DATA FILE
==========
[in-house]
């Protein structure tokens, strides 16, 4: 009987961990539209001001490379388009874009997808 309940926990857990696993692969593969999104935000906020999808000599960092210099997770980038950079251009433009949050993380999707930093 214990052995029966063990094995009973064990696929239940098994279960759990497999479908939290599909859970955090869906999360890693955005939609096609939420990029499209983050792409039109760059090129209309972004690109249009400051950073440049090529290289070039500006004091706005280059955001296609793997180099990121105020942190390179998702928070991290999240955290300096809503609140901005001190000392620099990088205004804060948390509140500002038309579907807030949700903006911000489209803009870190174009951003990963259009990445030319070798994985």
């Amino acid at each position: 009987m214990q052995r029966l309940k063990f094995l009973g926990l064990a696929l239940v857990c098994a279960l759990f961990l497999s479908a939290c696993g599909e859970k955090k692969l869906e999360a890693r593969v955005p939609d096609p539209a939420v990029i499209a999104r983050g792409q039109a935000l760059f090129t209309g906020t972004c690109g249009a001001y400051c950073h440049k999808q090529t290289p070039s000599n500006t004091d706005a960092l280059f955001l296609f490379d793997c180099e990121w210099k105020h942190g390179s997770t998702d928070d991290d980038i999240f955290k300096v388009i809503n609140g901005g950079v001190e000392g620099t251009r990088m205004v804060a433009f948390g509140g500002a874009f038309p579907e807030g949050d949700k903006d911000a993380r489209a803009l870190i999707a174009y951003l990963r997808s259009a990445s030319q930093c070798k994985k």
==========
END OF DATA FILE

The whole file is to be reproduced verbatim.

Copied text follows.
[in-house]
């Protein structure tokens, strides 16, 4: 009987961990539209001001490379388009874009997808 309940926990857990696993692969593969999104935000906020999808000599960092210099997770980038950079251009433009949050993380999707930093 214990052995029966063990094995009973064990696929239940098994279960759990497999479908939290599909859970955090869906999360890693955005939609096609939420990029499209983050792409039109760059090129209309972004690109249009400051950073440049090529290289070039500006004091706005280059955001296609793997180099990121105020942190390179998702928070991290999240955290300096809503609140901005001190000392620099990088205004804060948390509140500002038309579907807030949700903006911000489209803009870190174009951003990963259009990445030319070798994985």
């Amino acid at each position: 009987m214990q052995r029966l309940k063990f094995l009973g926990l064990a696929l239940v857990c098994a279960l759990f961990l497999s479908a939290c696993g599909e859970k955090k692969l869906e999360a890693r593969v955005p939609d096609p539209a939420v990029i499209a999104r983050g792409q039109a935000l760059f090129t209309g906020t972004c690109g249009a001001y400051c950073h440049k999808q090529t290289p070039s000599n500006t004091d706005a960092l280059f955001l296609f490379d793997c180099e990121w210099k105020h942190g390179s997770t998702d928070d991290d980038i999240f955290k300096v388009i809503n609140g901005g950079v001190e000392g620099t251009r990088m205004v804060a433009f948390g509140g500002a874009f038309p579907e807030g949050d949700k903006d911000a993380r489209a803009l870190i999707a174009y951003l990963r997808s259009a990445s030319q930093c070798k994985k």